My yoga instructor, in a word, is extraordinary.  Her practice and instruction is the most challenging yoga you will ever see or find, there are no words, really -- and she is "all in" with her ability to challenge, inspire and demonstrate (she's soooo amazing).  

    Well, this woman has only taken a couple of her classes and said: "the last time I was here, I HAD MY @SS HANDED TO ME."    I couldn't stop laughing -- still can't.   Laughing

     
  7. You have chosen to ignore posts from mrmojo1120. Show mrmojo1120's posts

    Re: Music and Religion/Music as Religion

    Hey Jessey,long time no read.Welcome back.

    From Joyful Wisdom:Embracing change and finding freedom

    6 Steps to quiet the mind:

    Step One: Objectless Attention

    The most basic approach to attention is referred to as “objectless”–not focusing on any specific “scene” or aspect of experience, but just looking and marveling at the wide range of scenery as it comes and goes….Objectless attention involves settling into this “is-ness,” simply watching thoughts, emotions, appearances, and so on, as they emerge against or within the background of “space.”

    Step Two: Attention to Form

    Form meditation simply involves raising this unconscious process to the level of active awareness. Just by looking with bare attention at a specific object, the restless bird [your mind] settles on its branch….When you rest your mind on an object you’re seeing it as something distinct or separate from yourself. But when we let go and simply rest our minds in bare attention, gradually we begin to realize whatever we see, and however we see it, is an image made up of thoughts, memories, and the limitations conditioned by our sensory organs. In other words, there’s no difference between what is seen and the mind that sees it.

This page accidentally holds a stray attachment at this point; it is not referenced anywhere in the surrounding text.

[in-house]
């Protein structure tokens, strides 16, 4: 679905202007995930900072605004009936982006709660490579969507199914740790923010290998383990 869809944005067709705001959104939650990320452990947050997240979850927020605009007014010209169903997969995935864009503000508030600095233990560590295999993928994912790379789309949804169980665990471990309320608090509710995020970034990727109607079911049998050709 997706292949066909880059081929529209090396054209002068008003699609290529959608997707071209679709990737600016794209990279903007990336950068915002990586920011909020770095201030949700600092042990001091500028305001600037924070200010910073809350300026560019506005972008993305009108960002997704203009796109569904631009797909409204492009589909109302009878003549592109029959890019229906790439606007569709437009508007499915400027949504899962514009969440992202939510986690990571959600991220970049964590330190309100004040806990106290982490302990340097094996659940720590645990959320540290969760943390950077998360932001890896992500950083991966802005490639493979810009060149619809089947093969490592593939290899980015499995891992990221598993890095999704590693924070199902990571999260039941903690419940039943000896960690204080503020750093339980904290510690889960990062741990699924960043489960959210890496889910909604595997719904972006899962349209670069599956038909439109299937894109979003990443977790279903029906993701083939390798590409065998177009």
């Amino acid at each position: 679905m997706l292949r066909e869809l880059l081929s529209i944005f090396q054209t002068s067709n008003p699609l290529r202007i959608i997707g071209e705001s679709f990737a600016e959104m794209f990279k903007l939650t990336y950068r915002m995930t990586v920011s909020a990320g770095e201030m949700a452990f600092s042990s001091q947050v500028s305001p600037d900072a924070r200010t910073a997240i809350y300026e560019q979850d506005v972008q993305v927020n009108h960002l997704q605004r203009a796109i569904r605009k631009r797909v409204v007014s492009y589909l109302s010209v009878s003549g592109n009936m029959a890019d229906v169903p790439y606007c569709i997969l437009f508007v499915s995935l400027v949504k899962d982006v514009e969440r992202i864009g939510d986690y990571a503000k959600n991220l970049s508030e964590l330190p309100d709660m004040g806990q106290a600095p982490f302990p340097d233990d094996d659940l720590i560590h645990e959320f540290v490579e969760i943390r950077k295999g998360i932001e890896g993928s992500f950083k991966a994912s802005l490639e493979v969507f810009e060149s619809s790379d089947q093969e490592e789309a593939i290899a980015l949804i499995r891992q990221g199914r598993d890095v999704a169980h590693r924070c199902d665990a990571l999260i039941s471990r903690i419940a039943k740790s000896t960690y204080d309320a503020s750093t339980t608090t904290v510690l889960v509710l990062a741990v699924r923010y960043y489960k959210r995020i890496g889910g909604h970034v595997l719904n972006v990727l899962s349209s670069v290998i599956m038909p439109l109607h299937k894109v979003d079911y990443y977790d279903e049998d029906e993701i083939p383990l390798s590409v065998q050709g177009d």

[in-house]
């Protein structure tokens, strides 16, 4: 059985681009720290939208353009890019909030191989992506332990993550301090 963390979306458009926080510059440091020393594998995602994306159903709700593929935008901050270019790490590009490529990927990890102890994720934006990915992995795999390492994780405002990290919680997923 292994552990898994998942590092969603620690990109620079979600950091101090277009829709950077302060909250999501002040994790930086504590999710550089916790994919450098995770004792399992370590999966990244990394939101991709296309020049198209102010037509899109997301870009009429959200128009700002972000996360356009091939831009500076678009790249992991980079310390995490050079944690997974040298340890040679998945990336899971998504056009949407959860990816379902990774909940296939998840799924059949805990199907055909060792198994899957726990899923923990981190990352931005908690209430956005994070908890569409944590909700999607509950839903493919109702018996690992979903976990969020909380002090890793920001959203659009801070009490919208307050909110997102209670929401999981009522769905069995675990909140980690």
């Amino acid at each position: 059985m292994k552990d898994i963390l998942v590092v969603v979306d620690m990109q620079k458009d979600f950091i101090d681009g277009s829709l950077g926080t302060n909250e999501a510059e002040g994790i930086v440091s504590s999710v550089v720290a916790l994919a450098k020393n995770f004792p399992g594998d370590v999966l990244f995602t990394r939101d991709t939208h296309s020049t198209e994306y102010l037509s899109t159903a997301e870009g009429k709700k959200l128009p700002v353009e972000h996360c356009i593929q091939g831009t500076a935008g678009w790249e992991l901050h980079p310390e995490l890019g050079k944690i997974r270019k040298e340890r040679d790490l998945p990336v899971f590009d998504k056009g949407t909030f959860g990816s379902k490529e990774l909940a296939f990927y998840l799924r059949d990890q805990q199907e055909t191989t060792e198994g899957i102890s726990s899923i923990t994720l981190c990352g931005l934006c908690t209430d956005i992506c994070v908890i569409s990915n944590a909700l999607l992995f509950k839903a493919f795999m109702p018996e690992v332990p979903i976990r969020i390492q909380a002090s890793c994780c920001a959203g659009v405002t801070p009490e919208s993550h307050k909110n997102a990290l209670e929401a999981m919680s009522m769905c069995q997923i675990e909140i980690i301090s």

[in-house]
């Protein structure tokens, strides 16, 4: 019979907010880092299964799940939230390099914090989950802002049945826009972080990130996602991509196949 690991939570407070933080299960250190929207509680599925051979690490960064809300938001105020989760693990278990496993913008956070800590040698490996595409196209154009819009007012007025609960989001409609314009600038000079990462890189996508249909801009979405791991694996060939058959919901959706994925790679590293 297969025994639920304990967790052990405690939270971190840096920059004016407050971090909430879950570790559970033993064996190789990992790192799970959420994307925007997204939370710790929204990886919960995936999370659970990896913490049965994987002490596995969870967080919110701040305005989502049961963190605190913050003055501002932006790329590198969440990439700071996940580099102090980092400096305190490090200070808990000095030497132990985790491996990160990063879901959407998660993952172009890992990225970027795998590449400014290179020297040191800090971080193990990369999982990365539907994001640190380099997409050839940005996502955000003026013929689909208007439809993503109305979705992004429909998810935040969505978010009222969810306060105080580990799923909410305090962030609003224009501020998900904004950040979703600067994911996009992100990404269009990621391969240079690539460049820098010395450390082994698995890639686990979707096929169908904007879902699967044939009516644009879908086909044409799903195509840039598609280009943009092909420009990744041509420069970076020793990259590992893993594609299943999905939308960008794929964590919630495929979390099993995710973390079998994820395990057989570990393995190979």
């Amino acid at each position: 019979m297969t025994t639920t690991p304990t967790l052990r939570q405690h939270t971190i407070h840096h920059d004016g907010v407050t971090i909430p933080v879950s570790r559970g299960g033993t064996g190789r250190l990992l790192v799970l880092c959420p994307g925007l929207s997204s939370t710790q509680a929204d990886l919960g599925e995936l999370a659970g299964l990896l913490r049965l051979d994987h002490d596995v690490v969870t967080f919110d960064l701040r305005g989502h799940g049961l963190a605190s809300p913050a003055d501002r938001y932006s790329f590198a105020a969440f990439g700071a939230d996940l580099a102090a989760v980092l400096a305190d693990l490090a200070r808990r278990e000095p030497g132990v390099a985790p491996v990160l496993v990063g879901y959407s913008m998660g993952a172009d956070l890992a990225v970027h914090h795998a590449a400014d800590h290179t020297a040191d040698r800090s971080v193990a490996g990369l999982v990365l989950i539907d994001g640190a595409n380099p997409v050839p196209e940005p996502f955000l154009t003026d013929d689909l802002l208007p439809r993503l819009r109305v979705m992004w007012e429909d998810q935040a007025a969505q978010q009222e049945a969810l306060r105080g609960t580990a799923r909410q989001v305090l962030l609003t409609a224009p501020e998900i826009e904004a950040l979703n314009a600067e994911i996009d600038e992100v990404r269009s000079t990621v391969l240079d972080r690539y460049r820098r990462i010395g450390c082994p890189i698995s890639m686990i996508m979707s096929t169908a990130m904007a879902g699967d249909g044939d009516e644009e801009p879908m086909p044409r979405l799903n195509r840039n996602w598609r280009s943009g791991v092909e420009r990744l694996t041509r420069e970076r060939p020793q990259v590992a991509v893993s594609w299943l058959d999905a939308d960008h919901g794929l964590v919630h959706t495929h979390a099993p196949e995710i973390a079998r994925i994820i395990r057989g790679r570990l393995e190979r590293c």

Step Three: Attending to Sound

    Attending to sound is very similar to attending to form, except that now you’re engaging the faculty of hearing instead of sight….Gradually allow yourself to pay attention to sounds close to your awareness, such as your heartbeat or your breath. Alternatively, you can focus on sounds that occur naturally in your immediate surroundings, such as rain pattering against a window, the noise of a television or stereo coming from a neighbor’s apartment, the roar of an airplane passing above, or even the chirps and whistles of restless birds outside.

    Step Four: Attending to Physical Experience

    Our embodied state is a blessing in disguise, fertile ground through which we may discover the possibilities of awareness. One way to access these possibilities is through paying attention to physical sensations, a process that may be most simply accessed through watching your breath. All you have to do is focus your attention lightly on the simple act of inhaling and exhaling. You can place your attention on the passage of air through your nostrils or on the sensation of air filling and exiting your lungs. Focusing on the breath is particularly useful when you catch yourself feeling stressed or distracted. The simple act of drawing attention to your breath produces a state of calmness and awareness that allows you to step back from whatever problems you might be facing and respond to them more calmly and objectively.